Blazons & Genealogy Notes
1) (Shortflatt Tower, Belsay, Newcastle-on-Tyne). Quarterly, 1st and 4th, or, on a bend per bend gu. and sa. three fusils conjoined of the field, for Dent; 2nd and 3rd, gu. two chevronels or, betw. three hawks belled ar., for Hedley. Crests—1st, for Dent: A panther’s head affrontee erased, with flames issuing from the mouth and ears, transpierced by an arrow barbed and flighted, the pheon towards the dexter, all ppr.; 2nd, for Hedley: A swallow rising out of clouds ppr.
2) (Sudeley Castle, co. Gloucester). Motto—Concordia et industria. Erm. on a bend nebuly az. three lozenges of the field. Crest—An heraldic tiger’s head erased erm. semic of lozenges az. flames issuing from the mouth ppr.
3) (co. Leicester). Gu. a chev. and a bordure engr. ar.
4) (London). Sa. a fesse dancettee ar. in chief three escallops or. Crest—A demi wolf saliant sa. charged on the neck with a collar dancettee ar.
5) (London). Ar. on a bend sa. three fusils erm.
6) (Dent, near Newcastle-on-Tyne). Ar. on a bend az. three lozenges erm. Crest—A tiger’s head erased erm. maned sa. vomiting flames of fire ppr.
7) (Wandsworth Common, co. Surrey). Ar. on a bend sa. three lozenges erm. Crest—A tiger’s head couped ar.
8) (Ribston Hall, co. York, and Winterton, co. Lincoln). Motto—Patientia et perseverantia. Ar. on a bend betw. two cotises engr. sa. three lozenges erm. quartering az. three cranes ar. on a chief or, two roses gu. Crests—1st: A demi tiger sa. collared ar. resting the sinister paw on a lozenge erm.; 2nd: On a mount a crane, in the beak a rose slipped, and resting the claw on a serpent nowed, all ppr.
9) Vert a buck’s head or, within a bordure engr. of the second.
10) Gu. two bars and a canton ar.
Origin, Meaning, Family History and Dent Coat of Arms and Family Crest
Dent is thought to have originated from one of two sources. The first and most likely origin, is geographical, taking its name from locations in Yorkshire and Cumberland called Dent. The name of these locations derived from the medieval words “Denet” or “Dinet” which are Anglicized versions of the ancient Irish “dinn” or “dind” meaning “hill”. The second source of origin is thought to possibly be from the medieval French word “dent” which translates to teeth, so it is thought to have been a nickname relating to someone who had an appealing smile.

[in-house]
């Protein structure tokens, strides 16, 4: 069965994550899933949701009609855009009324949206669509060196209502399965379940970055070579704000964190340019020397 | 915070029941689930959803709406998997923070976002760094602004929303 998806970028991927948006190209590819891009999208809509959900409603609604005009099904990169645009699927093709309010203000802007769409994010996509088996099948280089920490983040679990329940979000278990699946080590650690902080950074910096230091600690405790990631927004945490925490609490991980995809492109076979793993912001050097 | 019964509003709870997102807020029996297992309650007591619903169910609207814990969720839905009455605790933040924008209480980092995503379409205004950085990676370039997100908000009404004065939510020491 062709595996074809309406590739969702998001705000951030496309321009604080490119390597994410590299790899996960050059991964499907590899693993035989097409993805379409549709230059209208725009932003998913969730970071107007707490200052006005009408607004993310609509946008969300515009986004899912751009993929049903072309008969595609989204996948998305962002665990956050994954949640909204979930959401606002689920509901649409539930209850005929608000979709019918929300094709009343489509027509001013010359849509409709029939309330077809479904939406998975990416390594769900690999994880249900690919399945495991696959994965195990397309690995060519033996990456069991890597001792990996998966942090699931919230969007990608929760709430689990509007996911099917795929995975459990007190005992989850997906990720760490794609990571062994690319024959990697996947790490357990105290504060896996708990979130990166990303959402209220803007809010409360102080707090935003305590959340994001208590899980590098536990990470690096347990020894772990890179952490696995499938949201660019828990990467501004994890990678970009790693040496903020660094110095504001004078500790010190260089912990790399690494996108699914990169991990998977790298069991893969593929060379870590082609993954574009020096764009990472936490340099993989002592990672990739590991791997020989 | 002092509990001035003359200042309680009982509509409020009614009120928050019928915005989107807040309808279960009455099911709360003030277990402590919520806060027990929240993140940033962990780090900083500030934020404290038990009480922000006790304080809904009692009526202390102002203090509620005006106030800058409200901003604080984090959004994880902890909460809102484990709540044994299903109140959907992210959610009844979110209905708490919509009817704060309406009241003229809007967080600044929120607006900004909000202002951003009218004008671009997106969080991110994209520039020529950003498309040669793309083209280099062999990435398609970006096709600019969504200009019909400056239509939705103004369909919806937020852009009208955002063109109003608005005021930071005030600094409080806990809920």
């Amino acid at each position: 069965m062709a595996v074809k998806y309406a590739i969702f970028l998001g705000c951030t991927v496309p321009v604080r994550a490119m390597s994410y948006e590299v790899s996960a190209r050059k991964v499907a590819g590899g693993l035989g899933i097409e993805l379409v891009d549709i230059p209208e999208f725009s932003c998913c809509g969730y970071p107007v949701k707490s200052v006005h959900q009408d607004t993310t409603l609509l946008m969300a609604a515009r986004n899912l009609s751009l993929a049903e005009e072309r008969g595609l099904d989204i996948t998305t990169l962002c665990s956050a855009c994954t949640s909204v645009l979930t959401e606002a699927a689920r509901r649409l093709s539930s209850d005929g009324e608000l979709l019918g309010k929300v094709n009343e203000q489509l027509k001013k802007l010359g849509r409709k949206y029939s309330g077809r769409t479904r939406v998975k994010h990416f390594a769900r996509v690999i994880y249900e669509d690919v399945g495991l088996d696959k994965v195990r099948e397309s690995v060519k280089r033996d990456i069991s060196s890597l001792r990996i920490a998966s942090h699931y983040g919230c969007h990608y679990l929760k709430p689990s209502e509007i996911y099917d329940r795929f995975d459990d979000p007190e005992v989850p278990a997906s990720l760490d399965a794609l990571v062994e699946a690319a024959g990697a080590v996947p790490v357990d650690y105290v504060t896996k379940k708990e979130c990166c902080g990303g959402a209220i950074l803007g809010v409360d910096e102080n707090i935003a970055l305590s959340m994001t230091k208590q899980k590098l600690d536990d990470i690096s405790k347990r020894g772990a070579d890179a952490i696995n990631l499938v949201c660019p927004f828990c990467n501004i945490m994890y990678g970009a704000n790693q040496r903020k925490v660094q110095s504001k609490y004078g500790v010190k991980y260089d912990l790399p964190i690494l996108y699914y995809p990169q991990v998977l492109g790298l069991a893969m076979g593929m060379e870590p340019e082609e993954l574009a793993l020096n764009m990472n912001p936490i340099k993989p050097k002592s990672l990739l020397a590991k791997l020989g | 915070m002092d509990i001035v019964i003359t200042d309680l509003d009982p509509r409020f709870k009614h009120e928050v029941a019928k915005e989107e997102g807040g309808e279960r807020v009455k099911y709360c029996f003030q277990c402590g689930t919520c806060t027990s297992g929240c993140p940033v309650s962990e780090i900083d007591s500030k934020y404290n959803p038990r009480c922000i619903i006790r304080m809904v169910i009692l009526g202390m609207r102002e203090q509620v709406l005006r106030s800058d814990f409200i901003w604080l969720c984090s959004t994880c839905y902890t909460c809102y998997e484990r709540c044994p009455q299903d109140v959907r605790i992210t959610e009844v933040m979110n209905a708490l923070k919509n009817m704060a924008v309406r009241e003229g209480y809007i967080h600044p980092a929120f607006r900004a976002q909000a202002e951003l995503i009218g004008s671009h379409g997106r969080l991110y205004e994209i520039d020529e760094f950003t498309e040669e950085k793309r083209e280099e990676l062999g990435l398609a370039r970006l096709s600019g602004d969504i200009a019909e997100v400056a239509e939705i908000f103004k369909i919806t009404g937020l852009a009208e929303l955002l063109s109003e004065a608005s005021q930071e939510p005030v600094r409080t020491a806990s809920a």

When looking into the history of surnames, it is apparent that they may derive from a variety of sources. In the case of Dent, they may be formed from things such as defining physical traits, a familiar geographical location or a topographical landmark found near the individuals home or birthplace or the name of the village in which the person lived. People also made use of patriarchal or matriarchal names, reference to an individual’s occupation was also a common source of surnames.
The use of surnames did not become a common practice among the general population in most of Europe until the 16th century, until that time surnames were used mostly among the nobility. As the towns and cities of Europe began to grow in size, replacing the smaller villages of earlier times, surnames proved to serve at least two practical purposes. First, it allowed the distinguishing of people, one from another. Secondly, they allowed governments an easier way to track people for census, tax, and immigration records. Because literacy was an attribute found primarily among the noble class, the clergy, and government officials.
However, one apparent issue with the record keeping of the time was the lack of continuity in the spelling of many names, a fact which could be attributed to a lack of spelling guidelines used by the scribes and record keepers. This is apparent in the variations found of the name in the afore mentioned records. Variations in the spelling of the name found in older records include but are not limited to; Dent; Dentte; and Dentt.
One of the earliest record of any variation of this surname is that of Waltheed de Dent which appears in records from the Durham Priory dated 1131 from 1563 during King Henry I’s reign. Aside from church records maintained by churches, governments also kept immigration records and taxation records as well, some of which date back to the 12th century.